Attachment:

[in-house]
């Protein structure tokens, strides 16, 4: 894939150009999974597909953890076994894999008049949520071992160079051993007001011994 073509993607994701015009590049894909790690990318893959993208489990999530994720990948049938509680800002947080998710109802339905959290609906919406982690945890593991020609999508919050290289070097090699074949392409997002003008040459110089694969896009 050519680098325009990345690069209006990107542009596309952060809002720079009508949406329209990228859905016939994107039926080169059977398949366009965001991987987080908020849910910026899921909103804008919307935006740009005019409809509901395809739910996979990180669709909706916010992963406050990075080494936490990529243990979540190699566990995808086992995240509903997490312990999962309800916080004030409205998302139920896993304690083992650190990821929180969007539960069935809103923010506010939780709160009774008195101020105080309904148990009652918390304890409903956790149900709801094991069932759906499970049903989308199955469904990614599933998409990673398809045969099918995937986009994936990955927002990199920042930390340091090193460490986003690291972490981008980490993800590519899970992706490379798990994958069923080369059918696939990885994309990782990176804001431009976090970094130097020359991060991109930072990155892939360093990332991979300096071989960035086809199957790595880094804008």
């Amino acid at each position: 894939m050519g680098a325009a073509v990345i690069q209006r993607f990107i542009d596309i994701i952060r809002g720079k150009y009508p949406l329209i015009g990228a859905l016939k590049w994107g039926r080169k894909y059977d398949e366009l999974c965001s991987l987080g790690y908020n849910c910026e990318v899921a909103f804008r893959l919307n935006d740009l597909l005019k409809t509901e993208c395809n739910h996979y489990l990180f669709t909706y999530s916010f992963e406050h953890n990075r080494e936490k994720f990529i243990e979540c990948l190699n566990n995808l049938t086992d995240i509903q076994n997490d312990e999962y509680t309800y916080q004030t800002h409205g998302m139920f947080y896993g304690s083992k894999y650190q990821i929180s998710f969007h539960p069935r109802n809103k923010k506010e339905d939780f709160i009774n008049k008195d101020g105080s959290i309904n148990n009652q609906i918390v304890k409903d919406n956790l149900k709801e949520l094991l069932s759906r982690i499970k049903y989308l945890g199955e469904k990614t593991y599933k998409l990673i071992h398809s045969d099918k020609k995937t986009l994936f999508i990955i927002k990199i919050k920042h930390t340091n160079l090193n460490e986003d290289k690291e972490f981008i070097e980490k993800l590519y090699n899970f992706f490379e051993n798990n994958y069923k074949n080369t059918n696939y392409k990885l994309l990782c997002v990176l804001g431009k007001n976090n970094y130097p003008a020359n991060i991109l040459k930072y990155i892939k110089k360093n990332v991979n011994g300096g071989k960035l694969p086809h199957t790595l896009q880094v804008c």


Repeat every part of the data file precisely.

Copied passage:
[in-house]
């Protein structure tokens, strides 16, 4: 894939150009999974597909953890076994894999008049949520071992160079051993007001011994 073509993607994701015009590049894909790690990318893959993208489990999530994720990948049938509680800002947080998710109802339905959290609906919406982690945890593991020609999508919050290289070097090699074949392409997002003008040459110089694969896009 050519680098325009990345690069209006990107542009596309952060809002720079009508949406329209990228859905016939994107039926080169059977398949366009965001991987987080908020849910910026899921909103804008919307935006740009005019409809509901395809739910996979990180669709909706916010992963406050990075080494936490990529243990979540190699566990995808086992995240509903997490312990999962309800916080004030409205998302139920896993304690083992650190990821929180969007539960069935809103923010506010939780709160009774008195101020105080309904148990009652918390304890409903956790149900709801094991069932759906499970049903989308199955469904990614599933998409990673398809045969099918995937986009994936990955927002990199920042930390340091090193460490986003690291972490981008980490993800590519899970992706490379798990994958069923080369059918696939990885994309990782990176804001431009976090970094130097020359991060991109930072990155892939360093990332991979300096071989960035086809199957790595880094804008």
């Amino acid at each position: 894939m050519g680098a325009a073509v990345i690069q209006r993607f990107i542009d596309i994701i952060r809002g720079k150009y009508p949406l329209i015009g990228a859905l016939k590049w994107g039926r080169k894909y059977d398949e366009l999974c965001s991987l987080g790690y908020n849910c910026e990318v899921a909103f804008r893959l919307n935006d740009l597909l005019k409809t509901e993208c395809n739910h996979y489990l990180f669709t909706y999530s916010f992963e406050h953890n990075r080494e936490k994720f990529i243990e979540c990948l190699n566990n995808l049938t086992d995240i509903q076994n997490d312990e999962y509680t309800y916080q004030t800002h409205g998302m139920f947080y896993g304690s083992k894999y650190q990821i929180s998710f969007h539960p069935r109802n809103k923010k506010e339905d939780f709160i009774n008049k008195d101020g105080s959290i309904n148990n009652q609906i918390v304890k409903d919406n956790l149900k709801e949520l094991l069932s759906r982690i499970k049903y989308l945890g199955e469904k990614t593991y599933k998409l990673i071992h398809s045969d099918k020609k995937t986009l994936f999508i990955i927002k990199i919050k920042h930390t340091n160079l090193n460490e986003d290289k690291e972490f981008i070097e980490k993800l590519y090699n899970f992706f490379e051993n798990n994958y069923k074949n080369t059918n696939y392409k990885l994309l990782c997002v990176l804001g431009k007001n976090n970094y130097p003008a020359n991060i991109l040459k930072y990155i892939k110089k360093n990332v991979n011994g300096g071989k960035l694969p086809h199957t790595l896009q880094v804008c």